Though it is not clear whether humans are at present capable of "lending a hand to the essence, the coming to presence of Being" (Heidegger, 1977, p. 40)—whether they can reach the realm in which primal transcendence may be accomplished—is unclear. On our current trajectory, we have begun to recognise a new worrying symptom of enframing—large scale, global climate intervention. However, this issue, like any other ethical concern, cannot be tackled until we pull ourselves out of the abyss. Enframing prevents any entity with which we may interact in the pursuit of some ethical decision from presenting itself as itself. We cannot judge ethically and adjust policies if we do not have the proper facts. In this case, fact takes on a much wider definition than usual. We, in our current entrapment, are robbed of truth. When confronted by this limitation and its uncomfortable symptoms, humans have decided to look to their will as a source of deliverance. Policy decisions, changes, and even complete denials of technology are the result of this. Our will is all we can think of to rely on to mediate the concerns created precisely by our will. But none of these solutions, as long as we remain on our precarious ledge within the abyss of enframing, are legitimate. They constitute much of the erroneous and damaging utterance, important to us only because of their status as exemplifications of our own agency. However, if we finally cast off our delusions of dominance and listen rather than speak, language will once again return to us and propel us into nearness to revealing. We must, as it were, think before we can speak. If, and only if, we succeed in doing this, can we then assess solutions to current climate change and any other technological issues without falling prey to misplaced confidence.*


I would like to thank Dr. Charles Rodger, whose advice and comments aided me greatly in the writing of this article.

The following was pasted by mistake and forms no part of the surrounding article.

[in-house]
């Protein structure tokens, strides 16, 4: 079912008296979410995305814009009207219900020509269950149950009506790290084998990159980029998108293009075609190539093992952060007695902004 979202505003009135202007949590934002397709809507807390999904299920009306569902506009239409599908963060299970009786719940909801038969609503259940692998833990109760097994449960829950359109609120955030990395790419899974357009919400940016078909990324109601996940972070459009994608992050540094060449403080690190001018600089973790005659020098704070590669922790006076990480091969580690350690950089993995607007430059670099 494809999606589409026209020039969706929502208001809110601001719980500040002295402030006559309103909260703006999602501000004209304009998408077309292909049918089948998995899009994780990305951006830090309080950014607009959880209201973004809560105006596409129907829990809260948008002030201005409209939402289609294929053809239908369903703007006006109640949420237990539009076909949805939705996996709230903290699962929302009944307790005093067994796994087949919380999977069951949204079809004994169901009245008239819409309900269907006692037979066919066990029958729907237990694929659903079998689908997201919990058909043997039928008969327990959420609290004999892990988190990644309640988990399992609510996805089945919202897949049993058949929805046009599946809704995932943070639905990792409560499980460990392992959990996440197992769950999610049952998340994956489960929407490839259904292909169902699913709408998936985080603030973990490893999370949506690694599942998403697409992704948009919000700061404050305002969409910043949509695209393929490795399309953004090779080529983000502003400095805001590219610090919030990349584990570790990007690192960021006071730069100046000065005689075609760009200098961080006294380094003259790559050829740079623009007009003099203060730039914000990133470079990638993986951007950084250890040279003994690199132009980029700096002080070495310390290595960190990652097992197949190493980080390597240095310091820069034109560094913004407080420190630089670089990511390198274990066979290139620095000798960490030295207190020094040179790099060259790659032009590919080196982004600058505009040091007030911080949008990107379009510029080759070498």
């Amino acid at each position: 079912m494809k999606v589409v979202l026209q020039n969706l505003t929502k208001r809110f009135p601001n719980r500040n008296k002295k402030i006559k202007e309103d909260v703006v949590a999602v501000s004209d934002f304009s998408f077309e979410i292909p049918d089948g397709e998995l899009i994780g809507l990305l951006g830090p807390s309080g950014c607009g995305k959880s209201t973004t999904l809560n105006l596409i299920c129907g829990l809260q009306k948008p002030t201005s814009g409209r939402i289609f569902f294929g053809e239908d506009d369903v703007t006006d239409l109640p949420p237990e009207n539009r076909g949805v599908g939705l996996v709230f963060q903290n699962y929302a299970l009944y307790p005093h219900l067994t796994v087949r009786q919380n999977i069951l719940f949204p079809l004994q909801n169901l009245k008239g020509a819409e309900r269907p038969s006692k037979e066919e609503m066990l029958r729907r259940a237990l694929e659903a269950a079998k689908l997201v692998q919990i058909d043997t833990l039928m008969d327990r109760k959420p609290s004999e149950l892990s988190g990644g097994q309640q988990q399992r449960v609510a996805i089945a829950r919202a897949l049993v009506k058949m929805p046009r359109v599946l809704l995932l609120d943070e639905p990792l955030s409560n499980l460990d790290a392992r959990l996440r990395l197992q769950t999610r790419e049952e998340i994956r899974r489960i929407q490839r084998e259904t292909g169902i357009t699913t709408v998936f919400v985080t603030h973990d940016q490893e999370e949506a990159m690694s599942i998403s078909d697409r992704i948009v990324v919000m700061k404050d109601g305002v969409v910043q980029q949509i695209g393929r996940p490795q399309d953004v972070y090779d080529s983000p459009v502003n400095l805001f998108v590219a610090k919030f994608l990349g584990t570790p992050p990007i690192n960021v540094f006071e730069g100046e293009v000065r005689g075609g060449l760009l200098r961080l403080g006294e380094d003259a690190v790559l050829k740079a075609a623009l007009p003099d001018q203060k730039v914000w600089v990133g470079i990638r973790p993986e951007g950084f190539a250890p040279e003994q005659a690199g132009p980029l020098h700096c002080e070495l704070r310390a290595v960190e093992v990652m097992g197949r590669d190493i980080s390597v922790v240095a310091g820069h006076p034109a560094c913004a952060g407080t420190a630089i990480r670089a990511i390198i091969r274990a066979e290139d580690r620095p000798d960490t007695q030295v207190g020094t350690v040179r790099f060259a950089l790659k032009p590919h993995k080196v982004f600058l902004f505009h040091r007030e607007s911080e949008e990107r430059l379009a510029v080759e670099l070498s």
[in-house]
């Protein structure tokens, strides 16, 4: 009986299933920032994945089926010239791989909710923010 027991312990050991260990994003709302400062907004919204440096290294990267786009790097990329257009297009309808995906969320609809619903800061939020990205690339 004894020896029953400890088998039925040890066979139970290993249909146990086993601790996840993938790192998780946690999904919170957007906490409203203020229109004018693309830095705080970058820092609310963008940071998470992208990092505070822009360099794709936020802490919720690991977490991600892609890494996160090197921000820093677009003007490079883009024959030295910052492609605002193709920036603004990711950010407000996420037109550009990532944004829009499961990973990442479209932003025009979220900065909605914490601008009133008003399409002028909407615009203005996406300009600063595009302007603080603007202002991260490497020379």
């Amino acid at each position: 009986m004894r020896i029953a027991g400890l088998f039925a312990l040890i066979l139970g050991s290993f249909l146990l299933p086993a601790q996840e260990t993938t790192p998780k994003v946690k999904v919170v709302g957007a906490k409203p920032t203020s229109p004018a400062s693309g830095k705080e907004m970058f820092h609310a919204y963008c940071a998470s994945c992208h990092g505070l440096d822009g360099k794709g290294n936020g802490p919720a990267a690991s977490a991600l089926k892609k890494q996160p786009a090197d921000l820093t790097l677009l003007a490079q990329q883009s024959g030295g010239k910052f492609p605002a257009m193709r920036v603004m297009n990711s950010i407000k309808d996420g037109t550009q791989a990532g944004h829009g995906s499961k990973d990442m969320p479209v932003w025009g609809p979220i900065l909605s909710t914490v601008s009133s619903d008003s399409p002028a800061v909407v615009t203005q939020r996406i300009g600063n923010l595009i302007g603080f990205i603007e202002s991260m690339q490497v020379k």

Aaron Mazo is a student in the Honours Philosophy program at the University of Alberta. His research interests include Heidegger, phenomenology, and German idealism.


  1. The United States Environmental Protection Agency asserts that "in general, climate changes prior to the Industrial Revolution in the 1700s can be explained by natural causes", whereas "recent climate changes cannot be explained by natural causes alone" (Causes of Climate Change, 2016, n.p.) changes prior to the Industrial Revolution in the 1700s can be explained by natural causes", whereas "recent climate changes cannot be explained by natural causes alone" (Causes of Climate Change, 2016, n.p.)
  2. I use marginal page numbering for Being and Time.
  3. It is useful here to note the importance of practical involvement. Heidegger by no means subscribes to the Kantian transcendental notion of a complete psychological ground for experience. Dasein must at least have the potential to interact with objects in a concrete manner (Crowell, p. 25). The recognition of this ability—"being-in-space [ontic involvement]"—and its possibility only "on the basis of being-in-the-world in general [ontological recognition]," for Heidegger, is called "facticity" (Heidegger, 1953/2010b, p. 56).
  4. An inquiry into what it means to be is called ‘ontological,' whereas an inquiry about an entity is called ‘ontic'" (Gelven, 1989, p. 24).
  5. Anthropocentrism "gives either exclusive or primary consideration to human interests above the good of other species" (Taylor, 1983, p. 240).